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Thomas Broderick

SAT Chinese Subject Test

Ni hao Magooshers! Mr. B here. In the past few years, Chinese (Mandarin) has become one of the most popular languages for American students to learn in high school. China is certainly an exciting country, something I got to discover for myself in the summer of 2013. If you’re a high school student studying Chinese, I sincerely hope that you get to put your Chinese skills to use in a study abroad or work opportunity.


SAT Chinese Subject Test -Magoosh

In China, you, too, can eat Sichuan hot pot. It’s face-meltingly delicious!


Chinese is a tough language, for sure, but if you know your stuff, you need to flaunt it. It’s time to take the SAT Chinese Subject Test!

In this article I’ll go over the SAT Chinese Subject Test, making sure that you know everything about this important test before you sit down to take it. If you get to the end of the article and still have questions, make sure to check out the official College Board website to learn more!

Should I take it?

Even if you’ve taken Chinese all throughout high school, it’s not likely that you’re fluent. The College Board understands this. That’s why the test is geared to students who have taken 2-4 of years of Chinese in high school. It’s still going to be tough, but it’s not an impossible undertaking.

Also, it’s worth mentioning that one of the hardest parts of Chinese for Americans is speaking Chinese. Fortunately for you, there is no part of the test where you have to speak. Yet there is a listening section. We’ll get to that in a second.

So, in summary, if you’ve been taking Chinese for a few years, and done well in class, the SAT Chinese Subject Test is good idea.

What’s on the test?

As already mentioned, ‘all the Chinese’ is not on the test. But you still need to know your stuff. Let’s take a look at what you’ll encounter on this 60-minute, 75-question test.

Listening Comprehension (Weighted 33%): Yep, you need to bring your CD player. Expect to listen to two different narratives. One will ask you to participate by choosing responses that continue the conversation. The second narrative will have questions in English asking you about what was said.

Usage (Weighted 33%): It’s time to complete some sentences! Fortunately for you, there are four ways for you (someone still learning Chinese) to answer: traditional Chinese, simplified Chinese, Pinyin, and the phonetic alphabet. The College Board has provided these options to cater to both native Chinese speakers and those (like you) who might have learned the written language in a variety of ways.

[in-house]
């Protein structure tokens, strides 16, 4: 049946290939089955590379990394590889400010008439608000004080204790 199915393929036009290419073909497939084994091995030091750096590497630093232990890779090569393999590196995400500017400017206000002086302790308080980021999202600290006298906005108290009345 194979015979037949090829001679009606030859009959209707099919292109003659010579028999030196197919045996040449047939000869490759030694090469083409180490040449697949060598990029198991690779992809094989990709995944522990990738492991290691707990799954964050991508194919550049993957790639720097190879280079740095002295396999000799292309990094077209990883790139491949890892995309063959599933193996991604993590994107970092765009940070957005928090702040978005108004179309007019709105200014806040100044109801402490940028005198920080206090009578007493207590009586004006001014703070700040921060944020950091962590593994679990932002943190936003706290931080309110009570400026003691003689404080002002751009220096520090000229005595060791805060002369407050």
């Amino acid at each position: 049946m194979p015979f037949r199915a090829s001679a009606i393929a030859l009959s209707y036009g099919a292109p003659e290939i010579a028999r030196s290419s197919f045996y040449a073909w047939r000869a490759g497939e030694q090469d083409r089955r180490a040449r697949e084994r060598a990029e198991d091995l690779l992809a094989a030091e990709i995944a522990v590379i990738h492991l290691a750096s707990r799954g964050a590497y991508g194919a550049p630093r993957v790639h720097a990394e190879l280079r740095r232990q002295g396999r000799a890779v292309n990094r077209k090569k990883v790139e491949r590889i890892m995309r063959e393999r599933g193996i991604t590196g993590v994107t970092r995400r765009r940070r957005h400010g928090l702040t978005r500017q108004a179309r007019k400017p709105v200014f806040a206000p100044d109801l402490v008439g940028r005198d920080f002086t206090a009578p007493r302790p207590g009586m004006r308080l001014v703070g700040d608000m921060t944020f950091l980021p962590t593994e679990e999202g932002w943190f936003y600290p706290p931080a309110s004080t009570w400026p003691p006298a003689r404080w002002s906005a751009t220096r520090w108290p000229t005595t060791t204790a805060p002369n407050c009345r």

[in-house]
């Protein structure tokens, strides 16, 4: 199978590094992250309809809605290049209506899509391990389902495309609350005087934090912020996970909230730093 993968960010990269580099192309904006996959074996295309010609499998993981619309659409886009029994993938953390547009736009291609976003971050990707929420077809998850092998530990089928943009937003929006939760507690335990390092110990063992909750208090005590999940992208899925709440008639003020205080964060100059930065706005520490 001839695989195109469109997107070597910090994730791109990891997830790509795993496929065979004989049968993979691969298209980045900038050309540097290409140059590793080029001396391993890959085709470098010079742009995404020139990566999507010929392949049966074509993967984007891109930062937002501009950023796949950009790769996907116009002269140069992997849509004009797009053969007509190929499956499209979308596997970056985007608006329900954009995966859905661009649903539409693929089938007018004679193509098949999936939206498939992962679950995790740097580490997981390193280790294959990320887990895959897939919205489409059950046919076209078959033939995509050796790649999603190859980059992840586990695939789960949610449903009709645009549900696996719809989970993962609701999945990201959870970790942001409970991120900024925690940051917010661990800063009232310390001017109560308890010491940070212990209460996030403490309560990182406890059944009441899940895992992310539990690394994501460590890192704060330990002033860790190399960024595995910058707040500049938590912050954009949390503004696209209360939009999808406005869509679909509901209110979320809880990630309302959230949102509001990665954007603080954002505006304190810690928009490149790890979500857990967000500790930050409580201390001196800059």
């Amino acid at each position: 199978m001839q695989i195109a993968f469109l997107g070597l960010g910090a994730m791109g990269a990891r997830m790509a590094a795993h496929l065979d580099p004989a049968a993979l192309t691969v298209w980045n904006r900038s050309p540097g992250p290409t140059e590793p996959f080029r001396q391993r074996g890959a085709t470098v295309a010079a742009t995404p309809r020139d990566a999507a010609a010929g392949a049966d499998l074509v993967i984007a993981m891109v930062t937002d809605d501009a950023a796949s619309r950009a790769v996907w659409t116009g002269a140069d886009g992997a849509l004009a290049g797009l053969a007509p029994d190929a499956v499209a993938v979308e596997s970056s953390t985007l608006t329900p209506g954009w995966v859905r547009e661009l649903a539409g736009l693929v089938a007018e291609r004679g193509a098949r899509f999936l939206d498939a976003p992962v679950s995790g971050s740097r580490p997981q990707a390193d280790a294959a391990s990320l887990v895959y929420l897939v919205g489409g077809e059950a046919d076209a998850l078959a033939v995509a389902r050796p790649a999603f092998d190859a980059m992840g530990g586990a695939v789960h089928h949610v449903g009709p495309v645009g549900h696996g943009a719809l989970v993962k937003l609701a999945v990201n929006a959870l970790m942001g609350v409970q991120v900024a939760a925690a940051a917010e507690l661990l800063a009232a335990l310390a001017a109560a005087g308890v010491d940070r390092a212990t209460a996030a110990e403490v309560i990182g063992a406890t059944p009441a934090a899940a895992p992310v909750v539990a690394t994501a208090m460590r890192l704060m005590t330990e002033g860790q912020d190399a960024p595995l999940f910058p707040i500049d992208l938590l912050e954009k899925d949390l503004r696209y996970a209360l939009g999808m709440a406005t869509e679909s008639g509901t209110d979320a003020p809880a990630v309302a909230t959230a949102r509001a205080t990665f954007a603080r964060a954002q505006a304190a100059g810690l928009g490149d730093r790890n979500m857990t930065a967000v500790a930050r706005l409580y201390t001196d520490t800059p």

Reading Comprehension (Weighted 33%): Expect passages presented in both traditional and simplified Chinese, along with questions in English. A great deal of these questions are ‘you know it or you don’t’ type questions, though expect one or two inference questions for each passage you encounter.

When should I take it?

Basically, you have two options. Feel confident in your skills and want the results to be used in college admissions decisions? If so, take the test early on in your senior year of high school. Yet if your goal is to get into a higher level Chinese class in college, take the test at the end of your senior year. This way your Chinese skills will be at their peak.

Final Thoughts

Though there is a lot to know for the SAT Chinese Subject Test, the test itself is rather straightforward. Even so, get out there and take a few practice tests between now and test day. And don’t forget to enjoy yourself. It is summer, after all. 🙂

About Thomas Broderick

Thomas spent four years teaching high school English, social studies, and ACT preparation in Middle Tennessee. Now living in Northern California, he is excited to share his knowledge and experience with Magoosh's readers. In his spare time Thomas enjoys writing short fiction and hiking in the Sonoma foothills.

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